The FBI arrested more than 70 people in the U.S. and Nigeria for engaging in a massive email scam that has taken millions of dollars from U.S. companies in 2018 alone.
The arrests came over a month after an email protection group, Agari, exposed the scammers behind the infamous “Nigerian Prince” email scams that have been appearing in American inboxes for years. The FBI announced Monday it had taken down more than 70 members of the west African crime ring in an action dubbed Operation Wire Wire, The Wall Street Journal reported. The organization had mostly targeted the finance departments of U.S. companies, posing as business partners seeking bill payments.
“They are doing their research … going onto company websites and looking for the right people,” Scott Smith, FBI assistant director for the Cyber Division, told TheWSJ. “They may even go as far as pulling annual reports and finding what companies they do business with and spoofing those accounts.” (RELATED: How One Mistake Created The Email Phishing Industry)
Agari analyzed 59,652 unique email messages from 78 email accounts that belonged to 10 criminal organizations over the course of 10 months to identify 10 separate crime syndicates in May, but the FBI’s operation targeted just one of those groups. Of the other nine, the vast majority operate out of Nigeria, and many target individuals rather than companies. It’s unclear whether the FBI plans to take action against those as well.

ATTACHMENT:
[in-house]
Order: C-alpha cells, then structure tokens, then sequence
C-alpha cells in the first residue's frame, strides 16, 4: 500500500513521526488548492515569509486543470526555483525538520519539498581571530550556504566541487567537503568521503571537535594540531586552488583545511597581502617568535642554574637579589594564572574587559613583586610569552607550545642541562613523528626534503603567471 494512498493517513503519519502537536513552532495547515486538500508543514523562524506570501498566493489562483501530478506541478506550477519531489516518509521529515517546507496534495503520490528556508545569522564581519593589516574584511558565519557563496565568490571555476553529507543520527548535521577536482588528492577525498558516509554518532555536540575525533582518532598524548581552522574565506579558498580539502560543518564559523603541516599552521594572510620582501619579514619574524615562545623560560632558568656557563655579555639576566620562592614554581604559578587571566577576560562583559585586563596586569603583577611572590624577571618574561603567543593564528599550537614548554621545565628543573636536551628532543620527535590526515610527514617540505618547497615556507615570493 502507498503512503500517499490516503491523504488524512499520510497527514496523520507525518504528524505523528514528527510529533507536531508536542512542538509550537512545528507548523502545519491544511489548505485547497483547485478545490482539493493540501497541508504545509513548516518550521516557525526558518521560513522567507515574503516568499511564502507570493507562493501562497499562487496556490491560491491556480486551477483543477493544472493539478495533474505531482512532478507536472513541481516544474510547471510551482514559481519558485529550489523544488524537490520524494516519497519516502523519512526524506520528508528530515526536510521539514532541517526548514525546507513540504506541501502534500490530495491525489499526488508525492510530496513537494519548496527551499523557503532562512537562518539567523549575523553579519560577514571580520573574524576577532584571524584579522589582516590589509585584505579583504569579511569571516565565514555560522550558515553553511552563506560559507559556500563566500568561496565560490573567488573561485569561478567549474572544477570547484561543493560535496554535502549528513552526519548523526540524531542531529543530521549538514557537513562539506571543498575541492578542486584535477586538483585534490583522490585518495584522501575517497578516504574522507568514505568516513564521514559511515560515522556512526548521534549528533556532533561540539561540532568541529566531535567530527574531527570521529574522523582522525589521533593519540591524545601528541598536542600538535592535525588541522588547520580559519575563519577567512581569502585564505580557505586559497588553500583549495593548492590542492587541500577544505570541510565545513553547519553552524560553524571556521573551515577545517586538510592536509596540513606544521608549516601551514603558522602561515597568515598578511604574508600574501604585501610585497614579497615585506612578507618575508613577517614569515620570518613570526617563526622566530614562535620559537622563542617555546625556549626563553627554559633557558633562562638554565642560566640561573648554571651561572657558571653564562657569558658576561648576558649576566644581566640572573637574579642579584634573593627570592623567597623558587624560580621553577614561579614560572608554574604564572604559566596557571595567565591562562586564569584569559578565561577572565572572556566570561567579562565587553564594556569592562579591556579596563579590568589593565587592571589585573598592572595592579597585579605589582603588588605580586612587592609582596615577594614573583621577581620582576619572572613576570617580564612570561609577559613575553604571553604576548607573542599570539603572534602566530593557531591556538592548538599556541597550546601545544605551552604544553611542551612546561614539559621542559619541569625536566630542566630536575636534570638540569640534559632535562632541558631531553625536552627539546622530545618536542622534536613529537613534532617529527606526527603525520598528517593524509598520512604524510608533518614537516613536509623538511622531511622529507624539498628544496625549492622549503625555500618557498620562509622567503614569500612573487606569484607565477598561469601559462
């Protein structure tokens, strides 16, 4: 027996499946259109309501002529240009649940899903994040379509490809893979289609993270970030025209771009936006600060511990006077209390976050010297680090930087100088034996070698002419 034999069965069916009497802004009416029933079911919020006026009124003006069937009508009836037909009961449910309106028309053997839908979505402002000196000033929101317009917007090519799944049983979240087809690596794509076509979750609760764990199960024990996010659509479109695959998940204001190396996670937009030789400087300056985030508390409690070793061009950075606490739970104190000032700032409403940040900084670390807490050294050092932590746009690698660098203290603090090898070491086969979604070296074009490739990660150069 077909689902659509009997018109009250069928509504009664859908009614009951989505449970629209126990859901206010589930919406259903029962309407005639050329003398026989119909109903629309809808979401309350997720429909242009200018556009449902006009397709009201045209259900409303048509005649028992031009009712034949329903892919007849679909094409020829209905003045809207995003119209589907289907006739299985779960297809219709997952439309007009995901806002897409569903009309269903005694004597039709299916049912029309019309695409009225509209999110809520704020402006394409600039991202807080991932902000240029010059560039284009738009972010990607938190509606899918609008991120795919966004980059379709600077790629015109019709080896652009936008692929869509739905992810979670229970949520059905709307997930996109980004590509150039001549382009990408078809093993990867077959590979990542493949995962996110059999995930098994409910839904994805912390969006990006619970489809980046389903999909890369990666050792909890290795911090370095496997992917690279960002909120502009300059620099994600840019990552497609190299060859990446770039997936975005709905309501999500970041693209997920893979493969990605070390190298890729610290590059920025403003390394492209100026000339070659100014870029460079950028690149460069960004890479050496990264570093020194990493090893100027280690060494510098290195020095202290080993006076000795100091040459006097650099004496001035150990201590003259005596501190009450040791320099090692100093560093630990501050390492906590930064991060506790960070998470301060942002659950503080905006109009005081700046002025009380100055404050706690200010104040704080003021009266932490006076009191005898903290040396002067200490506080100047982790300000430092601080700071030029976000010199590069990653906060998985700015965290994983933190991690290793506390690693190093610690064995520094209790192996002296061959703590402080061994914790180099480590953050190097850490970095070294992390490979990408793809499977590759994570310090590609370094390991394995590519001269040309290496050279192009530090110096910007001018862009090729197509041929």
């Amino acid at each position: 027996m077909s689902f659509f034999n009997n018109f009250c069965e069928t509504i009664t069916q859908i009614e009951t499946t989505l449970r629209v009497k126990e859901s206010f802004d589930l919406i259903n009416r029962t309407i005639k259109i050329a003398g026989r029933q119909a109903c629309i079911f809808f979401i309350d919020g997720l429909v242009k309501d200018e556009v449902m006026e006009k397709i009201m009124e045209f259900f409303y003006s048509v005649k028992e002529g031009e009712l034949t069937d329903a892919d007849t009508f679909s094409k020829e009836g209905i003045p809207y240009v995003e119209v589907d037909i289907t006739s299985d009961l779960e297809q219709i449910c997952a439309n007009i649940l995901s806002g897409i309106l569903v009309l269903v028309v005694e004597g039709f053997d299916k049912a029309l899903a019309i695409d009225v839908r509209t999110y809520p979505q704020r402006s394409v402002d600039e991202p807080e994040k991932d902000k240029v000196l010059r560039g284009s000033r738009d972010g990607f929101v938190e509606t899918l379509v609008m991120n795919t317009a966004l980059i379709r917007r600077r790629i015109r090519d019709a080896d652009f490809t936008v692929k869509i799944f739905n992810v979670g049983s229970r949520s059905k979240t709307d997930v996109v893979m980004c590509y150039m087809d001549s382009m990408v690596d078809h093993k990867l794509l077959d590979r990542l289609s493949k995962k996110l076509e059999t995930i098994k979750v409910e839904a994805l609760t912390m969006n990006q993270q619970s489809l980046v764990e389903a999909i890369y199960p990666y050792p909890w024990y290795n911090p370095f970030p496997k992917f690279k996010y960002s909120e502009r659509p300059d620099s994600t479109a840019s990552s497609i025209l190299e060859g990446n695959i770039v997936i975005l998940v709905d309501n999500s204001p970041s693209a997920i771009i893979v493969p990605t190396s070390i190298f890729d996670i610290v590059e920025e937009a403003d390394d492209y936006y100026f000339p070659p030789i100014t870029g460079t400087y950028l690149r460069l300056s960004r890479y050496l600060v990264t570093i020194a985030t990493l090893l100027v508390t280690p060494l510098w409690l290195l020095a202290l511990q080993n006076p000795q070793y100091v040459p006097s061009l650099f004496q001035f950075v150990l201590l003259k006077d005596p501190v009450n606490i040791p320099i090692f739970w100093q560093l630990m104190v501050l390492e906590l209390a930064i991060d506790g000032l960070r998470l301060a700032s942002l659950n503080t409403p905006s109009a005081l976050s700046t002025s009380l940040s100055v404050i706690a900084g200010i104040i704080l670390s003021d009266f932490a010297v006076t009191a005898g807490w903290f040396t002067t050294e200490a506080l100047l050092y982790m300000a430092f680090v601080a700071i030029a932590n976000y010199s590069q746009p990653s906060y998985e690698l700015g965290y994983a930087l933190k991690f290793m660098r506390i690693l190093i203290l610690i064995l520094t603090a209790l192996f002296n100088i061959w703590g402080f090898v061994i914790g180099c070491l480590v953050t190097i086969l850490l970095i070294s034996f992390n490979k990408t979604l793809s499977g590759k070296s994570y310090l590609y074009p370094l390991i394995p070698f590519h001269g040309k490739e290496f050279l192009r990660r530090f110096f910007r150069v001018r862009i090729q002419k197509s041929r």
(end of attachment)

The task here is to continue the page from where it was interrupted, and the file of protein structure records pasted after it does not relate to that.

American businesses lost $675 million from BEC scams in 2017 — a 300-percent increase from the $215 million they lost in 2014, according to the FBI’s IC3 2017 Internet Crime Report. The numbers continue to skyrocket in 2018, with $685 million in losses reported to the FBI in the first quarter of 2018 alone, according to TheWSJ. (RELATED: Racist Hacks Buffalo Wild Wings Twitter Account)
“While much of the high-profile attention paid to email security has focused on nation state actors, the reality is that American businesses are far more likely to be attacked by BEC scammers operating from Africa,” said Patrick Peterson, Agari’s founder and executive chairman, in a May press release. “The sad irony is that these foreign adversaries are using our own legitimate infrastructure against us in attacks that are far more damaging and much harder to detect than any intrusion or malware.”
Those arrested in Nigeria will face charges and be tried there, while the U.S. will keep jurisdiction over those arrested domestically.
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